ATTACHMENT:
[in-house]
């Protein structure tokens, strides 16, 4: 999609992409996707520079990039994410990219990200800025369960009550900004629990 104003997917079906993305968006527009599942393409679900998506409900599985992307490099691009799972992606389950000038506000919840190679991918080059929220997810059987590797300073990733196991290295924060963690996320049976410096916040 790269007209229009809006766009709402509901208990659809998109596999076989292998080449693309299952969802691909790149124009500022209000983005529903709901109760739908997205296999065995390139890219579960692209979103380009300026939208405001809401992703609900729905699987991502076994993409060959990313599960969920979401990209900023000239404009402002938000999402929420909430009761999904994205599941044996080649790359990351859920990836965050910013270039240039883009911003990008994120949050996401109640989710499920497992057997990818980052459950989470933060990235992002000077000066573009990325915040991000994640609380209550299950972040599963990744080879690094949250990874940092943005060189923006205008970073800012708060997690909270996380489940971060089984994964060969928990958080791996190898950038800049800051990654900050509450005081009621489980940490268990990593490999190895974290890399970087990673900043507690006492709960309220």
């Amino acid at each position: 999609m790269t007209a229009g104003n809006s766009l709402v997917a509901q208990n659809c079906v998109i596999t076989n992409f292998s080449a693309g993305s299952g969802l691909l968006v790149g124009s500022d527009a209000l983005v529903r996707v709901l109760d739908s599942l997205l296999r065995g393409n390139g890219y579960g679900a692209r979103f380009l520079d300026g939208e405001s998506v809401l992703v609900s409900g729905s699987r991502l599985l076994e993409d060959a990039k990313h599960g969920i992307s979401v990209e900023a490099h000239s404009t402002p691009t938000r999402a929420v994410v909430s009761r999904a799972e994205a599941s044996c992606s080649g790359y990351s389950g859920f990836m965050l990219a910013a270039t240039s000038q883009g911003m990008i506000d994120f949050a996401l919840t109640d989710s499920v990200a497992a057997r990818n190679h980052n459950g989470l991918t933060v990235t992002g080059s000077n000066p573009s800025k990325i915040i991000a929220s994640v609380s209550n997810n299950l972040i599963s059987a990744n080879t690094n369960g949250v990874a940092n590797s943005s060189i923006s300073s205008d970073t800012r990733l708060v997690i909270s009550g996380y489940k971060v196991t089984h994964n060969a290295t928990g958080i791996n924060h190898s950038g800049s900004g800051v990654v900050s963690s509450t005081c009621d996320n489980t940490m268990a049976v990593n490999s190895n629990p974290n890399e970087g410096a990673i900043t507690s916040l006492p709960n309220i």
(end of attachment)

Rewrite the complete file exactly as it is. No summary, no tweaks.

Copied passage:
[in-house]
């Protein structure tokens, strides 16, 4: 999609992409996707520079990039994410990219990200800025369960009550900004629990 104003997917079906993305968006527009599942393409679900998506409900599985992307490099691009799972992606389950000038506000919840190679991918080059929220997810059987590797300073990733196991290295924060963690996320049976410096916040 790269007209229009809006766009709402509901208990659809998109596999076989292998080449693309299952969802691909790149124009500022209000983005529903709901109760739908997205296999065995390139890219579960692209979103380009300026939208405001809401992703609900729905699987991502076994993409060959990313599960969920979401990209900023000239404009402002938000999402929420909430009761999904994205599941044996080649790359990351859920990836965050910013270039240039883009911003990008994120949050996401109640989710499920497992057997990818980052459950989470933060990235992002000077000066573009990325915040991000994640609380209550299950972040599963990744080879690094949250990874940092943005060189923006205008970073800012708060997690909270996380489940971060089984994964060969928990958080791996190898950038800049800051990654900050509450005081009621489980940490268990990593490999190895974290890399970087990673900043507690006492709960309220």
């Amino acid at each position: 999609m790269t007209a229009g104003n809006s766009l709402v997917a509901q208990n659809c079906v998109i596999t076989n992409f292998s080449a693309g993305s299952g969802l691909l968006v790149g124009s500022d527009a209000l983005v529903r996707v709901l109760d739908s599942l997205l296999r065995g393409n390139g890219y579960g679900a692209r979103f380009l520079d300026g939208e405001s998506v809401l992703v609900s409900g729905s699987r991502l599985l076994e993409d060959a990039k990313h599960g969920i992307s979401v990209e900023a490099h000239s404009t402002p691009t938000r999402a929420v994410v909430s009761r999904a799972e994205a599941s044996c992606s080649g790359y990351s389950g859920f990836m965050l990219a910013a270039t240039s000038q883009g911003m990008i506000d994120f949050a996401l919840t109640d989710s499920v990200a497992a057997r990818n190679h980052n459950g989470l991918t933060v990235t992002g080059s000077n000066p573009s800025k990325i915040i991000a929220s994640v609380s209550n997810n299950l972040i599963s059987a990744n080879t690094n369960g949250v990874a940092n590797s943005s060189i923006s300073s205008d970073t800012r990733l708060v997690i909270s009550g996380y489940k971060v196991t089984h994964n060969a290295t928990g958080i791996n924060h190898s950038g800049s900004g800051v990654v900050s963690s509450t005081c009621d996320n489980t940490m268990a049976v990593n490999s190895n629990p974290n890399e970087g410096a990673i900043t507690s916040l006492p709960n309220i």